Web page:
Annual Threshold for employee NIC £12,570
Annual Threshold for employer NIC £9,100
Upper Earnings Limit £50,270


Class 1, 1A and 1B NIC rate for employers on earnings above the Annual Threshold 13.8%
Class 1 NIC rate for employees between the Annual Threshold and Upper Earnings Limit 12%
Class 1 NIC rate for employees above the Upper Earnings Limit 2%

Source: KPMG LLP (U.K.)

Dividend Rates

The dividend tax rates had previously been increased by 1.25% with effect from 6 April 2022.  Dividends will continue to be taxed at these rates.

The dividend tax-free allowance will be reduced from the current rate of £2,000 to £1,000 from April 2023, and then cut again to £500 from April 2024.

Dividend Tax-Free Allowance and Rates

  2023/24 2024/25
Dividend allowance £1,000 £500
Basic rate 8.75% 8.75%
Higher rate 33.75% 33.75%
Additional rate 39.35% 39.35%

Source: KPMG LLP (U.K.)

Capital Gains Tax

The Chancellor announced that the tax-free capital gains tax allowance will be reduced from £12,300 to £6,000 from April 2023, and then again to £3,000 from April 2024.

This will have the impact that more taxpayers will be paying capital gains tax, where their gains had previously been under the allowance.

However, no changes were announced to the capital gains tax rates.6

  2023/24 2024/25
Tax-Free allowance £6,000 £3,000
Basic rate – property 18% 18%
Basic rate – other gains 10% 10%
Higher/additional rate – property 28% 28%
Higher/additional rate – other gains 20% 20%

Source: KPMG LLP (U.K.)

Other Measures

  • No changes were announced in respect of the tax treatment of pension contributions, and the pension annual allowance and lifetime allowance will remain frozen at their current levels.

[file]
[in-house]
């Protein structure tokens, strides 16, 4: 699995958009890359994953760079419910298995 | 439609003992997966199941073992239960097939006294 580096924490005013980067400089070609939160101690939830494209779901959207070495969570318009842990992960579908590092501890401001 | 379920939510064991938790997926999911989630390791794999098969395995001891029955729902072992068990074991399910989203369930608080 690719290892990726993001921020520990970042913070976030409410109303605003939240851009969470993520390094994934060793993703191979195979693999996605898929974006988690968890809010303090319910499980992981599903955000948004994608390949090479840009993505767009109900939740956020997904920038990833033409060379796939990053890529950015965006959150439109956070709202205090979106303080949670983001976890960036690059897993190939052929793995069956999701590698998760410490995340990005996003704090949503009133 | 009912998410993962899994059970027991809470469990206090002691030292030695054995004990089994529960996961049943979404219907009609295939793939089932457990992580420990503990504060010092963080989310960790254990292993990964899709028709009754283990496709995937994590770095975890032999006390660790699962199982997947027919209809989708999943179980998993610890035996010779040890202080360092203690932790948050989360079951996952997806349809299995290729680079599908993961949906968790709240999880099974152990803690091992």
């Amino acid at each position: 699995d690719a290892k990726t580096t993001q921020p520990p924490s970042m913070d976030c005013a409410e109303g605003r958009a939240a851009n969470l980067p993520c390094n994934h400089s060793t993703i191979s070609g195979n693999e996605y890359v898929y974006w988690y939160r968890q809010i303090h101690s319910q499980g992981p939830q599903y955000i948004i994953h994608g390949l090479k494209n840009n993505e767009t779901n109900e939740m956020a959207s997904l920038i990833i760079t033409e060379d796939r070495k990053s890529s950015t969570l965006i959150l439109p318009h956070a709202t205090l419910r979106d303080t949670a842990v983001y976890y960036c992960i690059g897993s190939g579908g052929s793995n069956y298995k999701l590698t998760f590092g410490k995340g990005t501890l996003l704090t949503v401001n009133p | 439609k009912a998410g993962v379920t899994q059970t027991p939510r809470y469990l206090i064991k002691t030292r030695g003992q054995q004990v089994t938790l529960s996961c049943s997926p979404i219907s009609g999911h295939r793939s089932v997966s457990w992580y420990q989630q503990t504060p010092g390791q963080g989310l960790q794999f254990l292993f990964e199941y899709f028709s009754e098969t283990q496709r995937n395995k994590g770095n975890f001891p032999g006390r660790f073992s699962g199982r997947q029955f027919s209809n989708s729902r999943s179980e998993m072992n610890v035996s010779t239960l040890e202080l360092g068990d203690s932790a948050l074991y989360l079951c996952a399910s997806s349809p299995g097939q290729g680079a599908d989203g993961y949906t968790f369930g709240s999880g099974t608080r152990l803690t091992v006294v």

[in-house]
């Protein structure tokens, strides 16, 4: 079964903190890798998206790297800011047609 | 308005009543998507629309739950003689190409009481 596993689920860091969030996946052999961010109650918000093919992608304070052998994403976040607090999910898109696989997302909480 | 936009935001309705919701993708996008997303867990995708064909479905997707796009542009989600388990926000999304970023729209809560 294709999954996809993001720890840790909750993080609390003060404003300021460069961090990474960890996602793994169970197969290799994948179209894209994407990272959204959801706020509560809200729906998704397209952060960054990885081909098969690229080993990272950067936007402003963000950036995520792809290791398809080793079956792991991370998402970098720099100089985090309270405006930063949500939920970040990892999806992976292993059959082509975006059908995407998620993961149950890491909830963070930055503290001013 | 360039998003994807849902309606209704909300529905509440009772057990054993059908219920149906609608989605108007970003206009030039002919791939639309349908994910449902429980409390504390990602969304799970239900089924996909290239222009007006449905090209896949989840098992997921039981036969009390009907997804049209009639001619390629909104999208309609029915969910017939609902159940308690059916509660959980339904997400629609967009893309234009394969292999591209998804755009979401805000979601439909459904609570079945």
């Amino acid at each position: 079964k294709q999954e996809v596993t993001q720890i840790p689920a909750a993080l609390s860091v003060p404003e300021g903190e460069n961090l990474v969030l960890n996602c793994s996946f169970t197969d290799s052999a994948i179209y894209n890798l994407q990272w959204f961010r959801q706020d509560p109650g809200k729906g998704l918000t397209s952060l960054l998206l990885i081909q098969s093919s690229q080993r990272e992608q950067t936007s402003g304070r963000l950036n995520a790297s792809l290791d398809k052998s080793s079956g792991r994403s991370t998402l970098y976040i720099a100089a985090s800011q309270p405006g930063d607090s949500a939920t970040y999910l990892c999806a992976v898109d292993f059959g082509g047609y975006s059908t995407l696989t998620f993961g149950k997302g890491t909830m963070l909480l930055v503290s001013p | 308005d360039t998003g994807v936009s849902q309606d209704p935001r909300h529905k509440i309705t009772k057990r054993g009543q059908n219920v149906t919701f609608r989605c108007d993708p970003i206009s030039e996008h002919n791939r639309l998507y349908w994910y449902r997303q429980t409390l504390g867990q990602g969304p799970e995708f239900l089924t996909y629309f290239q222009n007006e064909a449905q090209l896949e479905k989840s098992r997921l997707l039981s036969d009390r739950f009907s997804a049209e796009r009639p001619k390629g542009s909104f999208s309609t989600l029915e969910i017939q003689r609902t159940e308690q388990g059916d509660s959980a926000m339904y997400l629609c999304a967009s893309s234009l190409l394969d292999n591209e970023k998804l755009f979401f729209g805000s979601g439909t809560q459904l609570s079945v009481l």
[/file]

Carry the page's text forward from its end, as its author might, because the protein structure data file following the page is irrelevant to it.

• No further announcements were made in respect of Making Tax Digital for Income Tax, and this is still expected to come into force from 6 April 2024 for most taxpayers with trading or property turnover in excess of £10,000 per annum.
  • No changes were announced to the personal savings allowance.


Employers may be disappointed that the personal allowance, and the basic rate and higher rate thresholds will be frozen, which, along with the reduction in the additional rate will lead to individuals paying a higher amount of tax in real terms when the impact of inflation is factored in.

Employers may be relieved that no immediate changes were made to the taxation of non-domiciled individuals and the remittance basis, as the current rules allow many non-U.K.-domiciled assignees to the U.K. to exclude their non-U.K. income and gains from U.K. taxation and changes to these rules could lead to further U.K. tax reporting obligations and U.K. taxes due.

Next Steps

KPMG LLP (U.K.) will continue to keep readers informed of any further developments that concern individuals, including those on international assignments, and their multinational employers. 


1  For the U.K.’s "Autumn Statement 2022," click here.  For coverage and analysis of the Autumns Statement 2022 by KPMG L:LP in the U.K., click here.

2  For coverage of the previous Budget, see GMS Flash Alert 2021-267 (27 October 2021).

3  For coverage by KPMG LLP (U.K.) of the Autumn 2022 Growth Plan, see GMS Flash Alert 2022-172 (27 September 2022).

4  For coverage by KPMG LLP (U.K.) of the cancellation of the abolition of the 45% tax rate, see GMS Flash Alert 2022-177 (4 October 2022).

5  For coverage by KPMG LLP (U.K.) of the reversal of the measures announced in the 2022 Growth Plan, see GMS Flash Alert 2022-189 (18 October 2022).

6  For coverage by KPMG LLP (U.K.) of the March 2021 Budget, see GMS Flash Alert 2021-074 (3 March 2021).

7  For the announcement of the date of the 2023-24 Scottish Budget, click here.

8  For the Welsh government Draft Budget timetable for 2023-24, click here.

The information contained in this newsletter was submitted by the KPMG International member firm in the United Kingdom.